Despite the difficult subject matter, Forgotten Days came together at speed. Over the last decade, and thanks to that endless touring, Pallbearer’s chemistry has developed to a point where they can easily pick up on each other’s cues. “In the past when we were trying to convey music material [to each other] it’d take some time for us to get there, but now we can do it almost instantaneously, or very quickly,” he explains. “Sometimes it even surprises us. For example, I can bring a song to rehearsal, and within two hours we have the song learned, and we can laugh about it, because in the past, it would have taken hours and hours, or even days. From all this time playing together we are really in sync with each other.”

The recording process was fast, too. In November 2019, Pallbearer went into Sonic Ranch studios, just outside El Paso, Texas. They normally produce their records themselves, but this time they brought in Randall Dunn (Sunn O))), Wolves In The Throne Room). He had worked with the band on a week’s worth of live shows during their Heartless tour, and they’d spent many hours in the van chatting about their shared approach to recording. The band hoped he’d bring some more expertise, and with him on board they recorded in two weeks. Before that, the quickest turnaround they’d managed was five.

“We started talking about his method, and it really synced up to what we had already done, or at least attempted to!” says Brett. “We thought, ‘This guy is way better at this than we are.’ He already understands us, so we thought it would be best to work with him and get better results with less work. We could just tell him what we were looking for and he was able to find the right sound instead of fucking around with amps and pedals. He’s also a funny guy, so that really helped!”t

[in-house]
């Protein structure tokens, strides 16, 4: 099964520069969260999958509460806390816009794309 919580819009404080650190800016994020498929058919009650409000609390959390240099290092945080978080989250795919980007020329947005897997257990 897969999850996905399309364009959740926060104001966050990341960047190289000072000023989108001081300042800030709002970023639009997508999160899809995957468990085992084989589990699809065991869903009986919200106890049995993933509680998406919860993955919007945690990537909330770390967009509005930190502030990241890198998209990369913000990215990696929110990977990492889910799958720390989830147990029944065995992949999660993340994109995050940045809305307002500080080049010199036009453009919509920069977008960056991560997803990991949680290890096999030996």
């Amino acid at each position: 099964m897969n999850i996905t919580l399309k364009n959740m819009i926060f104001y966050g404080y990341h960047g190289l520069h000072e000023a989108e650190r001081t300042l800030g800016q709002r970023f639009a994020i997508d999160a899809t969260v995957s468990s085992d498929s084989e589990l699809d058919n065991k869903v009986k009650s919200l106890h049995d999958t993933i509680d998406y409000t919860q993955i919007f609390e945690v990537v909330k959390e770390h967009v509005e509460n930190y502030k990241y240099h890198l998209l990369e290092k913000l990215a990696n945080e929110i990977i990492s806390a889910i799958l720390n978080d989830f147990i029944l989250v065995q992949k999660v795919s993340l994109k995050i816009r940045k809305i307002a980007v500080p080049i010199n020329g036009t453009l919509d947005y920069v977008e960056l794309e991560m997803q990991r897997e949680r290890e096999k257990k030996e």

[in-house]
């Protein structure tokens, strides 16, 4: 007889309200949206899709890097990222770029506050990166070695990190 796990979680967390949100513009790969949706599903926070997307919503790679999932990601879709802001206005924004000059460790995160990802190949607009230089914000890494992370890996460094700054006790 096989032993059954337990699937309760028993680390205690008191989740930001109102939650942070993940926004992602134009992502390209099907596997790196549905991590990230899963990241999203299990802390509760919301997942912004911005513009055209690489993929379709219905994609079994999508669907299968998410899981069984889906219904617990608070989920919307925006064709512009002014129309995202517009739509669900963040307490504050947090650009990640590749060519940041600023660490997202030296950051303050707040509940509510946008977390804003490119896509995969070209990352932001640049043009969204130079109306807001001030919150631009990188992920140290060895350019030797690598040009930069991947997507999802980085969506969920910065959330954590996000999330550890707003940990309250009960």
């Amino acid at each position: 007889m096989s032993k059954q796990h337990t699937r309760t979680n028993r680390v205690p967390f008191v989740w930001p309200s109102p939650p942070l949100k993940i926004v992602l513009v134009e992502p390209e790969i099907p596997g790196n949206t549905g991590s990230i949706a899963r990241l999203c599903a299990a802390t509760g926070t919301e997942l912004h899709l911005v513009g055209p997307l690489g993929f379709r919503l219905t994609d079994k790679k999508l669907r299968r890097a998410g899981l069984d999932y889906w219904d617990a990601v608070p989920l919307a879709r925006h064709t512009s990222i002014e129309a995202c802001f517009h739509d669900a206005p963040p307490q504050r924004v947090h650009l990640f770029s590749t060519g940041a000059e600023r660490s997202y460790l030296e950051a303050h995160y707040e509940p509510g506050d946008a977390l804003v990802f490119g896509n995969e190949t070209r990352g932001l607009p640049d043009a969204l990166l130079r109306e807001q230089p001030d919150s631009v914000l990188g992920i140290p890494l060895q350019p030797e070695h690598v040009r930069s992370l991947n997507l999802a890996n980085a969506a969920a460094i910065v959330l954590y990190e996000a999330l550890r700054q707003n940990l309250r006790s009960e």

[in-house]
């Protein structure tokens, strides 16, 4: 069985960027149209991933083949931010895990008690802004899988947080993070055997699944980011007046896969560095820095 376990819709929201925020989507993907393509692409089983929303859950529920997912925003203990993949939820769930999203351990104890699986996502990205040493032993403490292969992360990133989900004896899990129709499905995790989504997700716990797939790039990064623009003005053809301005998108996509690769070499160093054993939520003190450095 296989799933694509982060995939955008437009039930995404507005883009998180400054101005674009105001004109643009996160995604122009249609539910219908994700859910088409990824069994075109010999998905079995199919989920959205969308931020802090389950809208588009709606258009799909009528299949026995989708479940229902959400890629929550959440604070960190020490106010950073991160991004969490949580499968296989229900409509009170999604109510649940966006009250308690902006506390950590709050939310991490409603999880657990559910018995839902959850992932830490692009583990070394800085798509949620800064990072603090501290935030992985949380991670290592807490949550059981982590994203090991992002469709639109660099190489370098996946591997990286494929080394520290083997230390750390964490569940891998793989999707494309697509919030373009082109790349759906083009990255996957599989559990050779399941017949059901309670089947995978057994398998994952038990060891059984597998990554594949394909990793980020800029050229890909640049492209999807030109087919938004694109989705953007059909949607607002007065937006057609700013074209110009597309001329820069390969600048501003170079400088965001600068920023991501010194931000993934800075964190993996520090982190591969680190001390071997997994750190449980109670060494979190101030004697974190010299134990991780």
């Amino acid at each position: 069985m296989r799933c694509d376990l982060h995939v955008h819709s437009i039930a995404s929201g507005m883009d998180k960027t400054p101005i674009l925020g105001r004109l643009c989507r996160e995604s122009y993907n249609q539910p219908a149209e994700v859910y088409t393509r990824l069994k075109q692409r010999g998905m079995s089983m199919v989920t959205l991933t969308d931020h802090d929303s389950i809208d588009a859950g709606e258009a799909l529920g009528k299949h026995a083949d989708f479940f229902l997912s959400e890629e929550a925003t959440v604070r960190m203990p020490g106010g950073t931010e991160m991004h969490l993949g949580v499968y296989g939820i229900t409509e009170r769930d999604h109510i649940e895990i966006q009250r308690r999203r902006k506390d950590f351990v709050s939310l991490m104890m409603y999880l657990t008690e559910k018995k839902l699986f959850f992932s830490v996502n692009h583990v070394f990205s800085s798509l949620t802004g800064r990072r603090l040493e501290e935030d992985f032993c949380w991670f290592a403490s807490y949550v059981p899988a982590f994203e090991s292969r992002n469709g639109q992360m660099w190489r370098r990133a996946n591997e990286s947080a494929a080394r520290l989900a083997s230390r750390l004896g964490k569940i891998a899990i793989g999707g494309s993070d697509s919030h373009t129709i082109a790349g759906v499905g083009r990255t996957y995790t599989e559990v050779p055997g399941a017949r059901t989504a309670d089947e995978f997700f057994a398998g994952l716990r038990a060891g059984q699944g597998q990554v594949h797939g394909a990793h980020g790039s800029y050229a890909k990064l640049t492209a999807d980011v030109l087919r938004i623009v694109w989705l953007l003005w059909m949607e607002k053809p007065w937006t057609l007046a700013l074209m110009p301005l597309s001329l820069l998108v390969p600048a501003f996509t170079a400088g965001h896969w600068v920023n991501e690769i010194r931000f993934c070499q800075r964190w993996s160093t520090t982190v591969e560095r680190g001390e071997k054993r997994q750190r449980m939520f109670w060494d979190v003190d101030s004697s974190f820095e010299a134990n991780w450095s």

It’s a testament to their talent and Randall’s production that they’re able to bring different strands of heaviness together. Crushing opener Forgotten Days shows they’re still firmly positioned in the doom metal genre, as the crashing cymbals and down- tuned riffs are even more pronounced than on 2012’s emotionally and sonically bruising Sorrow And Extinction. Meanwhile, Riverbed showcases a rockier sound, Brett’s plaintive voice conveying pain. The intro to Silver Wings is reminiscent of 70s progressive rock, while closer Caledonia is a multi-layered, deeply rich composition.

“When I’m writing by myself, just playing my guitar at home, never once do I think, ‘Should I not do this because it doesn’t sound metal enough?’ I don’t really care,” he says. “Maybe it should be more of a concern because it is easier to sell records, so as in conceptually someone can say, ‘Check out this death metal band’ to their friend, so they have an idea of what they will be listening to, but we don’t have that luxury because we are not really in any genre.”

Forgotten Days packs a wallop while also being introspective, embracing lightness, forgiveness and understanding over darkness. For Brett and co, the experience has allowed them to freely explore some of the deepest parts of themselves without judgement.

“Macho, hyper-masculine stuff has always seemed a bit gross to me,” Brett says. “The idea that being sensitive or thoughtful or fragile – that all human beings really are – is something to be laughed at or sneered at. If you are afraid to look at yourself in a realistic way, accepting things or feelings the way they are, you are going to end up being fucked up, depressed, angry, whatever, emotionally underdeveloped and stuff. You see that in so many older men, especially because they were never allowed to show feelings for fear of being called a pussy. I’m a pussy and its fine!” 

Published in Metal Hammer #342